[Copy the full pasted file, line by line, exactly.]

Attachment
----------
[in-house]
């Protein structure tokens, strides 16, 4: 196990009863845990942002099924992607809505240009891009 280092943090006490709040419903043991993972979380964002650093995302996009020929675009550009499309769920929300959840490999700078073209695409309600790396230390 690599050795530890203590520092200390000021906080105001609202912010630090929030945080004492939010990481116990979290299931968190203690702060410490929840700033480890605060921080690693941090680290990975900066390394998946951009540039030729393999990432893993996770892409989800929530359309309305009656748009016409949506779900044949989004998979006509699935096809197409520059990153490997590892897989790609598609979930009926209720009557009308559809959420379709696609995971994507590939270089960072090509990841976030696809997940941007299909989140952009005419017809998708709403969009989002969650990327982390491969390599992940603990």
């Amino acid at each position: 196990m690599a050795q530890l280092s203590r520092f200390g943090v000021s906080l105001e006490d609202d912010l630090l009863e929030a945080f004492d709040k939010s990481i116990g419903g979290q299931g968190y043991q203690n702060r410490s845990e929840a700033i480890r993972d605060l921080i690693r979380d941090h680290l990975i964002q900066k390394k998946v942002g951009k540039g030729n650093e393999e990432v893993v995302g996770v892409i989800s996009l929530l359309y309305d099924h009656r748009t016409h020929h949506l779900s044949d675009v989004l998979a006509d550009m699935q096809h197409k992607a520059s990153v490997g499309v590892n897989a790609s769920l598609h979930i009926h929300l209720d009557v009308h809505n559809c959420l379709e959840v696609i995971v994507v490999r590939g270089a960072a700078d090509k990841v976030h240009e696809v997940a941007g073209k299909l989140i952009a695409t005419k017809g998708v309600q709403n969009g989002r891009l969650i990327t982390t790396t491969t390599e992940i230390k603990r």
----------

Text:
[in-house]
């Protein structure tokens, strides 16, 4: 196990009863845990942002099924992607809505240009891009 280092943090006490709040419903043991993972979380964002650093995302996009020929675009550009499309769920929300959840490999700078073209695409309600790396230390 690599050795530890203590520092200390000021906080105001609202912010630090929030945080004492939010990481116990979290299931968190203690702060410490929840700033480890605060921080690693941090680290990975900066390394998946951009540039030729393999990432893993996770892409989800929530359309309305009656748009016409949506779900044949989004998979006509699935096809197409520059990153490997590892897989790609598609979930009926209720009557009308559809959420379709696609995971994507590939270089960072090509990841976030696809997940941007299909989140952009005419017809998708709403969009989002969650990327982390491969390599992940603990």
């Amino acid at each position: 196990m690599a050795q530890l280092s203590r520092f200390g943090v000021s906080l105001e006490d609202d912010l630090l009863e929030a945080f004492d709040k939010s990481i116990g419903g979290q299931g968190y043991q203690n702060r410490s845990e929840a700033i480890r993972d605060l921080i690693r979380d941090h680290l990975i964002q900066k390394k998946v942002g951009k540039g030729n650093e393999e990432v893993v995302g996770v892409i989800s996009l929530l359309y309305d099924h009656r748009t016409h020929h949506l779900s044949d675009v989004l998979a006509d550009m699935q096809h197409k992607a520059s990153v490997g499309v590892n897989a790609s769920l598609h979930i009926h929300l209720d009557v009308h809505n559809c959420l379709e959840v696609i995971v994507v490999r590939g270089a960072a700078d090509k990841v976030h240009e696809v997940a941007g073209k299909l989140i952009a695409t005419k017809g998708v309600q709403n969009g989002r891009l969650i990327t982390t790396t491969t390599e992940i230390k603990r």